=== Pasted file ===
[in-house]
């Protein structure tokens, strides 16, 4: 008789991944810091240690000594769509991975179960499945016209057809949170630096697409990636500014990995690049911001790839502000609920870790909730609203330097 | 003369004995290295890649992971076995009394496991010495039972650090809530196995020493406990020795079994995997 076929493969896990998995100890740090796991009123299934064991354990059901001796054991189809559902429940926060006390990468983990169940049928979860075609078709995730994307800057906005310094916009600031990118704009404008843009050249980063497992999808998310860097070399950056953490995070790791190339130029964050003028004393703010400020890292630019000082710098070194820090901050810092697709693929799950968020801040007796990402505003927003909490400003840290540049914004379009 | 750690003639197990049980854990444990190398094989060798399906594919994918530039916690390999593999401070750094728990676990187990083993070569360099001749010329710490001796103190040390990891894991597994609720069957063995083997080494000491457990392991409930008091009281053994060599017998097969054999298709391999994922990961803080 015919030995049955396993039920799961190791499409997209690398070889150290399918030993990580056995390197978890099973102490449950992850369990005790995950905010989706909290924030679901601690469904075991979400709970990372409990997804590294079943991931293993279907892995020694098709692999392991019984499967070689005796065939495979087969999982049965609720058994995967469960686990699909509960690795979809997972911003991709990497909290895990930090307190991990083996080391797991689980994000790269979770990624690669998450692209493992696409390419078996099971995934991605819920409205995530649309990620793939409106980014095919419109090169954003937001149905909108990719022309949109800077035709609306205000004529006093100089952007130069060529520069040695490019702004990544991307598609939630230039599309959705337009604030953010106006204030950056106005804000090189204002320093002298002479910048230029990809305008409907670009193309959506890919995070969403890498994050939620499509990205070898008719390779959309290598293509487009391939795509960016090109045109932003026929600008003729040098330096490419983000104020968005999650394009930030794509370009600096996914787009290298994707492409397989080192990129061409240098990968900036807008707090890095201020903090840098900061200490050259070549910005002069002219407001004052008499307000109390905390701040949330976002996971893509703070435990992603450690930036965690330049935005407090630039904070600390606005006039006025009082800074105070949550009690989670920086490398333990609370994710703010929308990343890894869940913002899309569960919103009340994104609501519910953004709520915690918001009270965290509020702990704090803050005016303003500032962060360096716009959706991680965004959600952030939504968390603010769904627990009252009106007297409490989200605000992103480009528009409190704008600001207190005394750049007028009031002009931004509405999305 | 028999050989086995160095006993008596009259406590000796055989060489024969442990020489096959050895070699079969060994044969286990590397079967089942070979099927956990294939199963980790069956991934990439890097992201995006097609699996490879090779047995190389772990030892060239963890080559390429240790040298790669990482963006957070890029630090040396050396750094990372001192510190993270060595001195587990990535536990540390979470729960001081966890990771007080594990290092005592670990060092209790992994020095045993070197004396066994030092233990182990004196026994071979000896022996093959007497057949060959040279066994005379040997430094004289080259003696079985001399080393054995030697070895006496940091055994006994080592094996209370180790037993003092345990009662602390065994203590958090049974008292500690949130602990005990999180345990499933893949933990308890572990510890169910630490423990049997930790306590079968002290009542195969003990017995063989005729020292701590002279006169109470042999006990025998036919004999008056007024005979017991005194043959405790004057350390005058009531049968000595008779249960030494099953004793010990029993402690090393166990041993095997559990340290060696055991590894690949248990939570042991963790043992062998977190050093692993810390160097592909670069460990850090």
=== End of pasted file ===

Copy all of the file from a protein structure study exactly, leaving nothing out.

[in-house]
């Protein structure tokens, strides 16, 4: 008789991944810091240690000594769509991975179960499945016209057809949170630096697409990636500014990995690049911001790839502000609920870790909730609203330097 | 003369004995290295890649992971076995009394496991010495039972650090809530196995020493406990020795079994995997 076929493969896990998995100890740090796991009123299934064991354990059901001796054991189809559902429940926060006390990468983990169940049928979860075609078709995730994307800057906005310094916009600031990118704009404008843009050249980063497992999808998310860097070399950056953490995070790791190339130029964050003028004393703010400020890292630019000082710098070194820090901050810092697709693929799950968020801040007796990402505003927003909490400003840290540049914004379009 | 750690003639197990049980854990444990190398094989060798399906594919994918530039916690390999593999401070750094728990676990187990083993070569360099001749010329710490001796103190040390990891894991597994609720069957063995083997080494000491457990392991409930008091009281053994060599017998097969054999298709391999994922990961803080 015919030995049955396993039920799961190791499409997209690398070889150290399918030993990580056995390197978890099973102490449950992850369990005790995950905010989706909290924030679901601690469904075991979400709970990372409990997804590294079943991931293993279907892995020694098709692999392991019984499967070689005796065939495979087969999982049965609720058994995967469960686990699909509960690795979809997972911003991709990497909290895990930090307190991990083996080391797991689980994000790269979770990624690669998450692209493992696409390419078996099971995934991605819920409205995530649309990620793939409106980014095919419109090169954003937001149905909108990719022309949109800077035709609306205000004529006093100089952007130069060529520069040695490019702004990544991307598609939630230039599309959705337009604030953010106006204030950056106005804000090189204002320093002298002479910048230029990809305008409907670009193309959506890919995070969403890498994050939620499509990205070898008719390779959309290598293509487009391939795509960016090109045109932003026929600008003729040098330096490419983000104020968005999650394009930030794509370009600096996914787009290298994707492409397989080192990129061409240098990968900036807008707090890095201020903090840098900061200490050259070549910005002069002219407001004052008499307000109390905390701040949330976002996971893509703070435990992603450690930036965690330049935005407090630039904070600390606005006039006025009082800074105070949550009690989670920086490398333990609370994710703010929308990343890894869940913002899309569960919103009340994104609501519910953004709520915690918001009270965290509020702990704090803050005016303003500032962060360096716009959706991680965004959600952030939504968390603010769904627990009252009106007297409490989200605000992103480009528009409190704008600001207190005394750049007028009031002009931004509405999305 | 028999050989086995160095006993008596009259406590000796055989060489024969442990020489096959050895070699079969060994044969286990590397079967089942070979099927956990294939199963980790069956991934990439890097992201995006097609699996490879090779047995190389772990030892060239963890080559390429240790040298790669990482963006957070890029630090040396050396750094990372001192510190993270060595001195587990990535536990540390979470729960001081966890990771007080594990290092005592670990060092209790992994020095045993070197004396066994030092233990182990004196026994071979000896022996093959007497057949060959040279066994005379040997430094004289080259003696079985001399080393054995030697070895006496940091055994006994080592094996209370180790037993003092345990009662602390065994203590958090049974008292500690949130602990005990999180345990499933893949933990308890572990510890169910630490423990049997930790306590079968002290009542195969003990017995063989005729020292701590002279006169109470042999006990025998036919004999008056007024005979017991005194043959405790004057350390005058009531049968000595008779249960030494099953004793010990029993402690090393166990041993095997559990340290060696055991590894690949248990939570042991963790043992062998977190050093692993810390160097592909670069460990850090």